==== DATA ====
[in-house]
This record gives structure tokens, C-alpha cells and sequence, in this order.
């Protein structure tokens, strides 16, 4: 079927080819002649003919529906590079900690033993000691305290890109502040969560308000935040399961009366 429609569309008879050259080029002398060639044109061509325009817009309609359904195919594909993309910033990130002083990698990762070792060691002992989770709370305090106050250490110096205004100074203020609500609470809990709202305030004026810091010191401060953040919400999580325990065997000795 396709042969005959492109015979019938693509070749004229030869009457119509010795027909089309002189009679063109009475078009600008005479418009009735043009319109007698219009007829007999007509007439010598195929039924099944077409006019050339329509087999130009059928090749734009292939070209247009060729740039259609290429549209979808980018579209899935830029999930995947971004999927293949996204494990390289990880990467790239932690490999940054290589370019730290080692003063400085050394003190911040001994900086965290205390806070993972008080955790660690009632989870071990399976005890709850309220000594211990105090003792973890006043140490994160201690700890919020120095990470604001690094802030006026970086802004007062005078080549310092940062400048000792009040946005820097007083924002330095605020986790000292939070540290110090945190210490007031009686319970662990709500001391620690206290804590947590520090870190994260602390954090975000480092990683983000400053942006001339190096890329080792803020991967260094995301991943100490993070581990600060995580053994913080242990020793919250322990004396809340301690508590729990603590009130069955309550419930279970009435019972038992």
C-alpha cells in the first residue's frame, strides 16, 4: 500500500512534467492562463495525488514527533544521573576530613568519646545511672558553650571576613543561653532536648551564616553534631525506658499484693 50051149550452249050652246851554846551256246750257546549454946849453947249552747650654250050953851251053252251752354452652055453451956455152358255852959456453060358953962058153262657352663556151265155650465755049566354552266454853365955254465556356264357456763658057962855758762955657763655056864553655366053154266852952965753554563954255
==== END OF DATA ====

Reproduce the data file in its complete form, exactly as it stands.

[in-house]
This record gives structure tokens, C-alpha cells and sequence, in this order.
């Protein structure tokens, strides 16, 4: 079927080819002649003919529906590079900690033993000691305290890109502040969560308000935040399961009366 429609569309008879050259080029002398060639044109061509325009817009309609359904195919594909993309910033990130002083990698990762070792060691002992989770709370305090106050250490110096205004100074203020609500609470809990709202305030004026810091010191401060953040919400999580325990065997000795 396709042969005959492109015979019938693509070749004229030869009457119509010795027909089309002189009679063109009475078009600008005479418009009735043009319109007698219009007829007999007509007439010598195929039924099944077409006019050339329509087999130009059928090749734009292939070209247009060729740039259609290429549209979808980018579209899935830029999930995947971004999927293949996204494990390289990880990467790239932690490999940054290589370019730290080692003063400085050394003190911040001994900086965290205390806070993972008080955790660690009632989870071990399976005890709850309220000594211990105090003792973890006043140490994160201690700890919020120095990470604001690094802030006026970086802004007062005078080549310092940062400048000792009040946005820097007083924002330095605020986790000292939070540290110090945190210490007031009686319970662990709500001391620690206290804590947590520090870190994260602390954090975000480092990683983000400053942006001339190096890329080792803020991967260094995301991943100490993070581990600060995580053994913080242990020793919250322990004396809340301690508590729990603590009130069955309550419930279970009435019972038992």
C-alpha cells in the first residue's frame, strides 16, 4: 500500500512534467492562463495525488514527533544521573576530613568519646545511672558553650571576613543561653532536648551564616553534631525506658499484693 50051149550452249050652246851554846551256246750257546549454946849453947249552747650654250050953851251053252251752354452652055453451956455152358255852959456453060358953962058153262657352663556151265155650465755049566354552266454853365955254465556356264357456763658057962855758762955657763655056864553655366053154266852952965753554563954255